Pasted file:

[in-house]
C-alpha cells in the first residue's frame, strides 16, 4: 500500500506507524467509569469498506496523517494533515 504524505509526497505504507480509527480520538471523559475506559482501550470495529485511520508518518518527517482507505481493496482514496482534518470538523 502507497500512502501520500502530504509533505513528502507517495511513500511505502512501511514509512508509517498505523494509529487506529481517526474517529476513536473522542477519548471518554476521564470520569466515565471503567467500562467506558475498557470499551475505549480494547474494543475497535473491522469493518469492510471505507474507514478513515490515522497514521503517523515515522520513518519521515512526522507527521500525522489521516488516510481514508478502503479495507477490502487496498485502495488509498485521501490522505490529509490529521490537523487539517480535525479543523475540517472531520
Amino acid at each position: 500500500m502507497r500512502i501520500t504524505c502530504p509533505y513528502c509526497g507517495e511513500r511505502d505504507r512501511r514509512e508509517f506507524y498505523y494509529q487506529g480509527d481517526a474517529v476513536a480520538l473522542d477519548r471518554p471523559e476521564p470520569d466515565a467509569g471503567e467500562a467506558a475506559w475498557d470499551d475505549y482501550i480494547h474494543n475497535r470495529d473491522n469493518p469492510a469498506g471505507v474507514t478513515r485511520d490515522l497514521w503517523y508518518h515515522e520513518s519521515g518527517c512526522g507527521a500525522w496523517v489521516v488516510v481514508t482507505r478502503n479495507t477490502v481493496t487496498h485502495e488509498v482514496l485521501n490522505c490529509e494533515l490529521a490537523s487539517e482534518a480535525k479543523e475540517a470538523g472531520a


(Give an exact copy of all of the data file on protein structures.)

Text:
[in-house]
C-alpha cells in the first residue's frame, strides 16, 4: 500500500506507524467509569469498506496523517494533515 504524505509526497505504507480509527480520538471523559475506559482501550470495529485511520508518518518527517482507505481493496482514496482534518470538523 502507497500512502501520500502530504509533505513528502507517495511513500511505502512501511514509512508509517498505523494509529487506529481517526474517529476513536473522542477519548471518554476521564470520569466515565471503567467500562467506558475498557470499551475505549480494547474494543475497535473491522469493518469492510471505507474507514478513515490515522497514521503517523515515522520513518519521515512526522507527521500525522489521516488516510481514508478502503479495507477490502487496498485502495488509498485521501490522505490529509490529521490537523487539517480535525479543523475540517472531520
Amino acid at each position: 500500500m502507497r500512502i501520500t504524505c502530504p509533505y513528502c509526497g507517495e511513500r511505502d505504507r512501511r514509512e508509517f506507524y498505523y494509529q487506529g480509527d481517526a474517529v476513536a480520538l473522542d477519548r471518554p471523559e476521564p470520569d466515565a467509569g471503567e467500562a467506558a475506559w475498557d470499551d475505549y482501550i480494547h474494543n475497535r470495529d473491522n469493518p469492510a469498506g471505507v474507514t478513515r485511520d490515522l497514521w503517523y508518518h515515522e520513518s519521515g518527517c512526522g507527521a500525522w496523517v489521516v488516510v481514508t482507505r478502503n479495507t477490502v481493496t487496498h485502495e488509498v482514496l485521501n490522505c490529509e494533515l490529521a490537523s487539517e482534518a480535525k479543523e475540517a470538523g472531520a